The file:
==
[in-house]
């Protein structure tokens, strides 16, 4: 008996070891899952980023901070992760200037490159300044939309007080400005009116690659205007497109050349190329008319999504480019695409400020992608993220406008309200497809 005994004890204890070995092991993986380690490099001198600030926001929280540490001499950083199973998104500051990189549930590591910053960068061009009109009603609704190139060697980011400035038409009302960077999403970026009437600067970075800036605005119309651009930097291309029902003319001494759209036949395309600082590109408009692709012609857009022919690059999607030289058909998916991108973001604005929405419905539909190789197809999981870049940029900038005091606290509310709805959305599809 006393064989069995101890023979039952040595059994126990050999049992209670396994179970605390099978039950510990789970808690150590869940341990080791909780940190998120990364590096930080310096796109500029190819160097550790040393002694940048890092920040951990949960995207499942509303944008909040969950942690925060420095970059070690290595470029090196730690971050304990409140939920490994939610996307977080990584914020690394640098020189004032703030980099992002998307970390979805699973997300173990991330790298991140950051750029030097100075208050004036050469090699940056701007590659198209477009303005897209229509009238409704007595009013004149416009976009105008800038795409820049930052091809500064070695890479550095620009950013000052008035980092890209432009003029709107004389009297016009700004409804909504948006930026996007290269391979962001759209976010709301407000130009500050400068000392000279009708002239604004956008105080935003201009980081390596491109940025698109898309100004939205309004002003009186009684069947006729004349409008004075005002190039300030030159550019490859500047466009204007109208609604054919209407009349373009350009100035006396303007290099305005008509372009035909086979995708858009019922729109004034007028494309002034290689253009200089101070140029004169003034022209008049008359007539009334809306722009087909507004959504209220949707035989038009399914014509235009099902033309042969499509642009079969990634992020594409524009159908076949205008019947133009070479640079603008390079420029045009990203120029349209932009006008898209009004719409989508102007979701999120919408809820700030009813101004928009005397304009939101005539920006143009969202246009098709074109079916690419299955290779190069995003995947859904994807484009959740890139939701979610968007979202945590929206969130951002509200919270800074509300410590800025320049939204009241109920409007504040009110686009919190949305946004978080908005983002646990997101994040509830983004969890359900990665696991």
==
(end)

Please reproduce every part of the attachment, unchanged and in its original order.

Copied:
[in-house]
């Protein structure tokens, strides 16, 4: 008996070891899952980023901070992760200037490159300044939309007080400005009116690659205007497109050349190329008319999504480019695409400020992608993220406008309200497809 005994004890204890070995092991993986380690490099001198600030926001929280540490001499950083199973998104500051990189549930590591910053960068061009009109009603609704190139060697980011400035038409009302960077999403970026009437600067970075800036605005119309651009930097291309029902003319001494759209036949395309600082590109408009692709012609857009022919690059999607030289058909998916991108973001604005929405419905539909190789197809999981870049940029900038005091606290509310709805959305599809 006393064989069995101890023979039952040595059994126990050999049992209670396994179970605390099978039950510990789970808690150590869940341990080791909780940190998120990364590096930080310096796109500029190819160097550790040393002694940048890092920040951990949960995207499942509303944008909040969950942690925060420095970059070690290595470029090196730690971050304990409140939920490994939610996307977080990584914020690394640098020189004032703030980099992002998307970390979805699973997300173990991330790298991140950051750029030097100075208050004036050469090699940056701007590659198209477009303005897209229509009238409704007595009013004149416009976009105008800038795409820049930052091809500064070695890479550095620009950013000052008035980092890209432009003029709107004389009297016009700004409804909504948006930026996007290269391979962001759209976010709301407000130009500050400068000392000279009708002239604004956008105080935003201009980081390596491109940025698109898309100004939205309004002003009186009684069947006729004349409008004075005002190039300030030159550019490859500047466009204007109208609604054919209407009349373009350009100035006396303007290099305005008509372009035909086979995708858009019922729109004034007028494309002034290689253009200089101070140029004169003034022209008049008359007539009334809306722009087909507004959504209220949707035989038009399914014509235009099902033309042969499509642009079969990634992020594409524009159908076949205008019947133009070479640079603008390079420029045009990203120029349209932009006008898209009004719409989508102007979701999120919408809820700030009813101004928009005397304009939101005539920006143009969202246009098709074109079916690419299955290779190069995003995947859904994807484009959740890139939701979610968007979202945590929206969130951002509200919270800074509300410590800025320049939204009241109920409007504040009110686009919190949305946004978080908005983002646990997101994040509830983004969890359900990665696991």